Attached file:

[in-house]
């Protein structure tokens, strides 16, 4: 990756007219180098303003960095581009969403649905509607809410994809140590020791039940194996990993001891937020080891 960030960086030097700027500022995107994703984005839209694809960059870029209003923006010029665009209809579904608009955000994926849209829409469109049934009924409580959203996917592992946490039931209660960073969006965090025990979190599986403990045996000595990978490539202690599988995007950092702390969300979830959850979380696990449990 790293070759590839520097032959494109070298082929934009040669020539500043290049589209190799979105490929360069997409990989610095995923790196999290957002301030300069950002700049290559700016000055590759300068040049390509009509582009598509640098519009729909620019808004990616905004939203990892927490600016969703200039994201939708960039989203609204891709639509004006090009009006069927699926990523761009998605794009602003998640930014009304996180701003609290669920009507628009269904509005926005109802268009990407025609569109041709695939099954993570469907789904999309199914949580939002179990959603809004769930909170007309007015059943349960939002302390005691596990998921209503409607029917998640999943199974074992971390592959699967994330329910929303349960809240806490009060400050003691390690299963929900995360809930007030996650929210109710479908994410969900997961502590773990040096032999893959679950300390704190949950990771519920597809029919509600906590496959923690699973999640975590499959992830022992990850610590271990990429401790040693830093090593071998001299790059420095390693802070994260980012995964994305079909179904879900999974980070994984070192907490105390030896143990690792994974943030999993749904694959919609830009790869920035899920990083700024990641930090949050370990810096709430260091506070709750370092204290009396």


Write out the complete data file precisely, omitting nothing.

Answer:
[in-house]
């Protein structure tokens, strides 16, 4: 990756007219180098303003960095581009969403649905509607809410994809140590020791039940194996990993001891937020080891 960030960086030097700027500022995107994703984005839209694809960059870029209003923006010029665009209809579904608009955000994926849209829409469109049934009924409580959203996917592992946490039931209660960073969006965090025990979190599986403990045996000595990978490539202690599988995007950092702390969300979830959850979380696990449990 790293070759590839520097032959494109070298082929934009040669020539500043290049589209190799979105490929360069997409990989610095995923790196999290957002301030300069950002700049290559700016000055590759300068040049390509009509582009598509640098519009729909620019808004990616905004939203990892927490600016969703200039994201939708960039989203609204891709639509004006090009009006069927699926990523761009998605794009602003998640930014009304996180701003609290669920009507628009269904509005926005109802268009990407025609569109041709695939099954993570469907789904999309199914949580939002179990959603809004769930909170007309007015059943349960939002302390005691596990998921209503409607029917998640999943199974074992971390592959699967994330329910929303349960809240806490009060400050003691390690299963929900995360809930007030996650929210109710479908994410969900997961502590773990040096032999893959679950300390704190949950990771519920597809029919509600906590496959923690699973999640975590499959992830022992990850610590271990990429401790040693830093090593071998001299790059420095390693802070994260980012995964994305079909179904879900999974980070994984070192907490105390030896143990690792994974943030999993749904694959919609830009790869920035899920990083700024990641930090949050370990810096709430260091506070709750370092204290009396």